Biodegradable “plastic” bags made from the starch of the Cassava Plant

Indonesian masterbatch supplier PT Inter Aneka Lestari Kimia knows that plastic products have become an integral part of our lives and to meet the growing technology, suitable materials are required. It is for this reason that the company has entered into the bio-resin market, having innovated a biodegradable resin using cassava plant starch. They exhibited at the Eco Products International Fair in Singapore. Read More

 

Catering to the Needs of the Industry

9 March 2011:

Indonesian masterbatch supplier PT Inter Aneka Lestari Kimia knows that plastic products have become an integral part of our lives and to meet the growing technology, suitable materials are required. It is for this reason that the company has entered into the bio-resin market, having innovated a biodegradable resin.

Although we are a local company, we are supported by international networks. We have gained international acknowledgement and maintain it through continuous improvements of our products.

What is the latest product introduced and why is this unique?

Herman Moeliana, President of EnviPlast answers:

Our latest product is a fully biodegradable resin and the product is registered under the trade name ENVIPLAST. It is produced mainly from tapioca starch, a derivative of vegetable oil and other ingredients derived from natural abundant resources. It is classified as a fully biodegradable resin that leaves no hazardous residue and is highly cost effective compared to resins under the existing similar product classification, like PLA.

Question: Explain briefly the benefits of ENVIPLAST.

Herman: ENVIPLAST dissolves instantly in hot water, softens in cold water and leaves only a small amount of ash when burnt. Based on experiments we have conducted, when a plastic bag made of ENVIPLAST is buried in soil, it will almost disappear in 3-6 months, depending on soil conditions, like the water content, amount of organisms and microorganisms present in the soil.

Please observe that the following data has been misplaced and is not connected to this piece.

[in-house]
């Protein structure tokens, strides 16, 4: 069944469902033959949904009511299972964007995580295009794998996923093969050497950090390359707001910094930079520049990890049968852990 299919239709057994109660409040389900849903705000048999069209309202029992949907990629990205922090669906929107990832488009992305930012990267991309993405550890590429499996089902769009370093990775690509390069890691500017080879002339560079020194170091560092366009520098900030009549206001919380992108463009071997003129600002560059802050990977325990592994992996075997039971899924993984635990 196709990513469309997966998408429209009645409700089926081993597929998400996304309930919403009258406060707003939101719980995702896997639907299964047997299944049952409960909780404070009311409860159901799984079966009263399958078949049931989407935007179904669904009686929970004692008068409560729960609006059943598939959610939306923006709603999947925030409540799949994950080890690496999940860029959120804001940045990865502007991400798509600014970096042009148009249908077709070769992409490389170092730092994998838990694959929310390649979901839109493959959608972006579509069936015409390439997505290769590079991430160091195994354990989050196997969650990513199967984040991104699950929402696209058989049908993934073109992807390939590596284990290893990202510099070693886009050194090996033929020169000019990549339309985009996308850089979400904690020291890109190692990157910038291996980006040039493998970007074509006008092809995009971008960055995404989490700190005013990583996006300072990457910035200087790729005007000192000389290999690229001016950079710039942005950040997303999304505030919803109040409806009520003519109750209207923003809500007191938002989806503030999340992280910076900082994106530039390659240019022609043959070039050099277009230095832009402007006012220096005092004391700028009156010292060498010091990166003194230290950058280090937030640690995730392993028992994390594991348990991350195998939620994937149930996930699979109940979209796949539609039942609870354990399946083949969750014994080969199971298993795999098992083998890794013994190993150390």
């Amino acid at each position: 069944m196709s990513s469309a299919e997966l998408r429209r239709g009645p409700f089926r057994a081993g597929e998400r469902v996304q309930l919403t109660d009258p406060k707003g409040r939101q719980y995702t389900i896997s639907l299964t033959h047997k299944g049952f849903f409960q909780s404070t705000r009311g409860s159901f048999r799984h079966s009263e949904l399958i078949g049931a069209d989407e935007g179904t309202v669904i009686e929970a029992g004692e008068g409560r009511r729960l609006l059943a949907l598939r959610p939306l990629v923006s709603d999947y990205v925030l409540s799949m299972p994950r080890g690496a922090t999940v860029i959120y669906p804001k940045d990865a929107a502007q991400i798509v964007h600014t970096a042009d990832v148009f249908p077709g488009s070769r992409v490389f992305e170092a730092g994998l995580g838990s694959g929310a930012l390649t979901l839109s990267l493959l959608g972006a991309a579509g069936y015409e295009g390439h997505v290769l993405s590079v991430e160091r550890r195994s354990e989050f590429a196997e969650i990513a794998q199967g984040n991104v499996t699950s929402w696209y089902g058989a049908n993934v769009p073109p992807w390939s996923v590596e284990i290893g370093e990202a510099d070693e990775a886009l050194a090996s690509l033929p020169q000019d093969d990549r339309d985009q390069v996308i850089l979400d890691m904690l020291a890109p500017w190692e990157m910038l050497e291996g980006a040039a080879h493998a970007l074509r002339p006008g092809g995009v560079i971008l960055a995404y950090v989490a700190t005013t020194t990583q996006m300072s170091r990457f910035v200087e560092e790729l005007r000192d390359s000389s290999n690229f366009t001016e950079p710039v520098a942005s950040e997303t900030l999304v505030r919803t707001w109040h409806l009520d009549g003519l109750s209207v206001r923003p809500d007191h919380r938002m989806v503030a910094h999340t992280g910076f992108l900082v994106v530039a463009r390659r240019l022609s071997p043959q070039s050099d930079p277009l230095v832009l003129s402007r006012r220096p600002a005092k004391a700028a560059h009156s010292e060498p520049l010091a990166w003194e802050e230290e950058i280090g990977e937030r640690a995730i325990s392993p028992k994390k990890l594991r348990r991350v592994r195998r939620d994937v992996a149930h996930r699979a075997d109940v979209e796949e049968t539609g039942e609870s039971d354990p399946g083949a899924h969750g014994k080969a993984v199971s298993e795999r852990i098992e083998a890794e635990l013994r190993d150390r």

We have also discovered that an ENVIPLAST plastic bag can be eaten by insects and other small animals, such as snails. We are confident that our new product will be a reasonable alternative for applications like shopping bags where mainly PE is used.

Though ENVIPLAST is not yet certified according to EN13432, preliminary pilot testing in our own laboratory shows that ENVIPLAST is fully biodegradable after 6 months and does not harm the environment. ENVIPLAST, being in the same product catagory as PLA, is more economical and cheaper than PLA.

ENVIPLAST an environmentally friendly plastic alternative

The conventional plastic (polyethylene / polypropylene) used for shopping bags is the single largest contributor of plastic waste, polluting the environment. It is made from refined petroleum, a diminishing and non renewable natural resource, which many experts predict will be exhausted by 2100. Moreover, it takes hundreds of years to degrade, some taking more than a thousand years, resulting in catastrophic environmental damages such as clogging waterways that causes flooding, polluting rivers, seas, and endangering (an entire chain of the eco system which relies on these environments for survival)the livelihood of the water biota that accidentally ate consume the plastic bag.

ENVIPLAST as an alternative plastic is made from renewable and sustainable natural resources. The raw materials are starch from cassava, corn, etc and derivatives of vegetable oils like palm oil.

ENVIPLAST is a bio-degradable polymer, which can decompose in nature with the help of microorganism and water. The result is carbon dioxide (CO2), water (H2O) and biomass. It is also compostable, increasing the soil’s water retention.

In addition to microorganism, ENVIPLAST can also be consumed by insects, snails, and other small land and water animals, without any harmful or toxic side effects. In contrast to conventional plastics, ENVIPLAST is very environmentally friendly.

Source: www.enviplast.co.id

5 Responses to “Biodegradable “plastic” bags made from the starch of the Cassava Plant”

  1. Beverley Smith Says:

    Would like to start cassava project in Jamaica.

    We would like more information on this type of proceedure and the costs involved.

    Beverley Smith

  2. Would like to start business with 100% nature oriented plastic bags and other related products. Wuold like to more information please.

  3. Julius Bruce Says:

    Very interested in setting up biodegradeable cassava projects in West Africa in view of large quantity of cassava available in the Sub-Region.
    Would be pleased to have more information.
    kind regards
    Julius

  4. Peter Fogelis Says:

    Where can I buy these bags?

  5. Go to the source quoted in the article. I always show a source and a link.

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